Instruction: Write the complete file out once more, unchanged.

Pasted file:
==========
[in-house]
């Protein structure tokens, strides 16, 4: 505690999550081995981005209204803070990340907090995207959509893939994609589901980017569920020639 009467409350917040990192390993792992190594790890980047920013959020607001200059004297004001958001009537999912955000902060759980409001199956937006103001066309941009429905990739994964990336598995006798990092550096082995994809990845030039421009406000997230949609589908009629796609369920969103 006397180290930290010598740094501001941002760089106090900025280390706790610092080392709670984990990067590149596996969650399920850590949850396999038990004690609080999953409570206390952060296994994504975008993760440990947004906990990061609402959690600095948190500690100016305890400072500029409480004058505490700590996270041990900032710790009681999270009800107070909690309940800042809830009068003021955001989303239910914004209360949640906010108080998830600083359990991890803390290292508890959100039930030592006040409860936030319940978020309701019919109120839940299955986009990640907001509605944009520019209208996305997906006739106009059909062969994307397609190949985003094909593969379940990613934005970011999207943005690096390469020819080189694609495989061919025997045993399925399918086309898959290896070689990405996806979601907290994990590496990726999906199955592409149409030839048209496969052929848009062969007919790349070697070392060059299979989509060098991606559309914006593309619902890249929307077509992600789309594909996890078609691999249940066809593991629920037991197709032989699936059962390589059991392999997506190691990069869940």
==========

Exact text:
[in-house]
């Protein structure tokens, strides 16, 4: 505690999550081995981005209204803070990340907090995207959509893939994609589901980017569920020639 009467409350917040990192390993792992190594790890980047920013959020607001200059004297004001958001009537999912955000902060759980409001199956937006103001066309941009429905990739994964990336598995006798990092550096082995994809990845030039421009406000997230949609589908009629796609369920969103 006397180290930290010598740094501001941002760089106090900025280390706790610092080392709670984990990067590149596996969650399920850590949850396999038990004690609080999953409570206390952060296994994504975008993760440990947004906990990061609402959690600095948190500690100016305890400072500029409480004058505490700590996270041990900032710790009681999270009800107070909690309940800042809830009068003021955001989303239910914004209360949640906010108080998830600083359990991890803390290292508890959100039930030592006040409860936030319940978020309701019919109120839940299955986009990640907001509605944009520019209208996305997906006739106009059909062969994307397609190949985003094909593969379940990613934005970011999207943005690096390469020819080189694609495989061919025997045993399925399918086309898959290896070689990405996806979601907290994990590496990726999906199955592409149409030839048209496969052929848009062969007919790349070697070392060059299979989509060098991606559309914006593309619902890249929307077509992600789309594909996890078609691999249940066809593991629920037991197709032989699936059962390589059991392999997506190691990069869940």